To Date, Columbus, Ohio organist Tony Monaco has had three well received releases on Summit records: Burnin’ Grooves; Master Chops T , and Intimately Live at the 5:01. But before all of these, Monaco recorded and a self-produced a collection of Be Bop and Post Bop classics. Mr. Monaco recorded these pieces with three different trios from the Columbus area. Several of the sidemen have shown up again on his Summit releases.
Tony Monaco is a leader in the resurgence of the Hammond B3 organ as a central jazz instrument. With Jimmy Smith and Dr. Lonnie Smith aging, and Brother Jack McDuff, Big John Patton, and Richard "Groove" Holmes recently passing away, Mr. Monaco steps up to carry the torch of organ soul jazz and to become Brahms to Jimmy Smith’s Beethoven. He has an engaging personality that bursts from his playing like a hot projector light through melting video film.
is a swinging collection of tunes with superb accompaniment. Of specific note are the hard-swinging Be Bop anthems "Yardbird Suite," "Cherokee," and "All The Things You Are." Mr. Monaco proves to be just as at home with these complex delights as he is with the greasiest blues. Stevie Wonder’s "Superstition" is given the lounge treatment with the jazz element turned up to eleven. "Samba De Orfeo" is infectious with it Latin character and brilliant bass-pedal use. This earlier Tony Monaco recording is worth seeking out for those who have found his Summit releases irresistible.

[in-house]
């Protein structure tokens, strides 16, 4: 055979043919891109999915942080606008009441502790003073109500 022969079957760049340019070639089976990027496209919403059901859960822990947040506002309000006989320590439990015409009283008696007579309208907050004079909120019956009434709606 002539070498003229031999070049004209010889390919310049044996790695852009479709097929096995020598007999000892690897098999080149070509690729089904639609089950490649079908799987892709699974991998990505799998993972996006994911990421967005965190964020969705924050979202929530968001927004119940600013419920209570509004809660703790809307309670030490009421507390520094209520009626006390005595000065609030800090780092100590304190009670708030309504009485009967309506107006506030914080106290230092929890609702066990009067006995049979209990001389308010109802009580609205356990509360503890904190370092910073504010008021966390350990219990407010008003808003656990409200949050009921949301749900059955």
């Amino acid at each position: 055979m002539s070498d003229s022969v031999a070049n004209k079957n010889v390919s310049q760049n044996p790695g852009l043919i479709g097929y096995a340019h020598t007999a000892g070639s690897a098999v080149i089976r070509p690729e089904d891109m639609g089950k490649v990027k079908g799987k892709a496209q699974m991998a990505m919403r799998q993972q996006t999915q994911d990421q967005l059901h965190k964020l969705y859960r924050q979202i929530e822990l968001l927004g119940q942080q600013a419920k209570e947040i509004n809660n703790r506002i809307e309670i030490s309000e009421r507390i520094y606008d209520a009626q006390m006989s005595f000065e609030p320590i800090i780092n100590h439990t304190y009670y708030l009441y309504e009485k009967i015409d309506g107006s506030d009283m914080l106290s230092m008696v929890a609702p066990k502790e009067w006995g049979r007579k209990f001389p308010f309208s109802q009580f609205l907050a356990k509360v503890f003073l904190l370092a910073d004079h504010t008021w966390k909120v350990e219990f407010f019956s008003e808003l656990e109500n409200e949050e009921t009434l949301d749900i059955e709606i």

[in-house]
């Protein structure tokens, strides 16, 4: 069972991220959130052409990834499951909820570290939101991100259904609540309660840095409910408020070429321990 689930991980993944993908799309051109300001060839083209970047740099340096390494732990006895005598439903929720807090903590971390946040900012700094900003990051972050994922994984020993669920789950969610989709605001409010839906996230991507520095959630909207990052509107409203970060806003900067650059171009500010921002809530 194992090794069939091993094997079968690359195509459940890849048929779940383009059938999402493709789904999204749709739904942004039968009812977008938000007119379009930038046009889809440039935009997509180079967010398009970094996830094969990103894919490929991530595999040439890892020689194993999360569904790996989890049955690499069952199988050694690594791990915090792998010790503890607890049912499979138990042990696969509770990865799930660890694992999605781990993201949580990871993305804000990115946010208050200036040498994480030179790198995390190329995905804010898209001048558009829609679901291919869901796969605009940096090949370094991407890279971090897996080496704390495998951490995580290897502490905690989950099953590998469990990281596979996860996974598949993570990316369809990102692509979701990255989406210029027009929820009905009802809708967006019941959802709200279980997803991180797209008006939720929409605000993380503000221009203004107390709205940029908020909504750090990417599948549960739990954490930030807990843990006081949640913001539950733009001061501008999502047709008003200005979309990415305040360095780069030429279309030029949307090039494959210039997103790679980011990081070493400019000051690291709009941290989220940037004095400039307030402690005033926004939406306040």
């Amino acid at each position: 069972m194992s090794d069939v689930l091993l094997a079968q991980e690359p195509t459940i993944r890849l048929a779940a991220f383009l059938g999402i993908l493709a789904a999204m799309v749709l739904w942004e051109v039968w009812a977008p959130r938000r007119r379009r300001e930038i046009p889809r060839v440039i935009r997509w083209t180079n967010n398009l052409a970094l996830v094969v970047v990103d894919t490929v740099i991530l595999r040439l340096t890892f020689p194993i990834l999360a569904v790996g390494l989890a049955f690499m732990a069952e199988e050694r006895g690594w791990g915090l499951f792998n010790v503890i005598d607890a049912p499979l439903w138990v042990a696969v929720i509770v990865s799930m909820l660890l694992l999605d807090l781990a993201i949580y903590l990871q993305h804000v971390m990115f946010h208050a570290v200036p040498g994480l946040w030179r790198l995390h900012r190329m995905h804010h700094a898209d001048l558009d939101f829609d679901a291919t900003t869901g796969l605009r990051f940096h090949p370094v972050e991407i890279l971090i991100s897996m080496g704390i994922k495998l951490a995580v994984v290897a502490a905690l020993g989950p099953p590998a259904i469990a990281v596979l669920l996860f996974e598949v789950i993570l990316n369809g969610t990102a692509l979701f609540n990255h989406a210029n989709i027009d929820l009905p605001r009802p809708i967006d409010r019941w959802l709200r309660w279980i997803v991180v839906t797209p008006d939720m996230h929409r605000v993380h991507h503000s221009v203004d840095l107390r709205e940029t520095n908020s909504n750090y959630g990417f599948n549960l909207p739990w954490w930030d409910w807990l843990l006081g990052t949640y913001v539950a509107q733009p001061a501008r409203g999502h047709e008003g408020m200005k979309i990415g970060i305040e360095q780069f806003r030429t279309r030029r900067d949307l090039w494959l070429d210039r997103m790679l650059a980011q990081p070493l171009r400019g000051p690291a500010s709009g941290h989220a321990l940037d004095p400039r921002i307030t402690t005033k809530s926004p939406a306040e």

Track Listing: Friday Night At The Cadillac Club; Once I Had A Secret Love; Superstitious; Da Blues; Yardbird Suite; Cherokee; Minor Chant; All The Things You Are; Samba De Orfeo; One Step Ahead. (Total Time: 71:24).
I love jazz because it is both challenging and exhilarating, and the endeavor of improvisation is the highest form of art.
I met so many great musicians--including my two earliest heroes, Maynard Ferguson and Dizzy Gillespie--by attending concerts
and being willing to treat them with the respect they deserve.
The best show I ever attended was the Pat Metheny/Ornette Coleman Song X concert at Cornell University.
The first jazz record I bought was an RCA compilation by Dizzy Gillespie.
My advice to new listeners is to not be afraid to listen to something because you're not familiar with the artists or the band or
the genre or anything - this is music that is best experienced through discovery.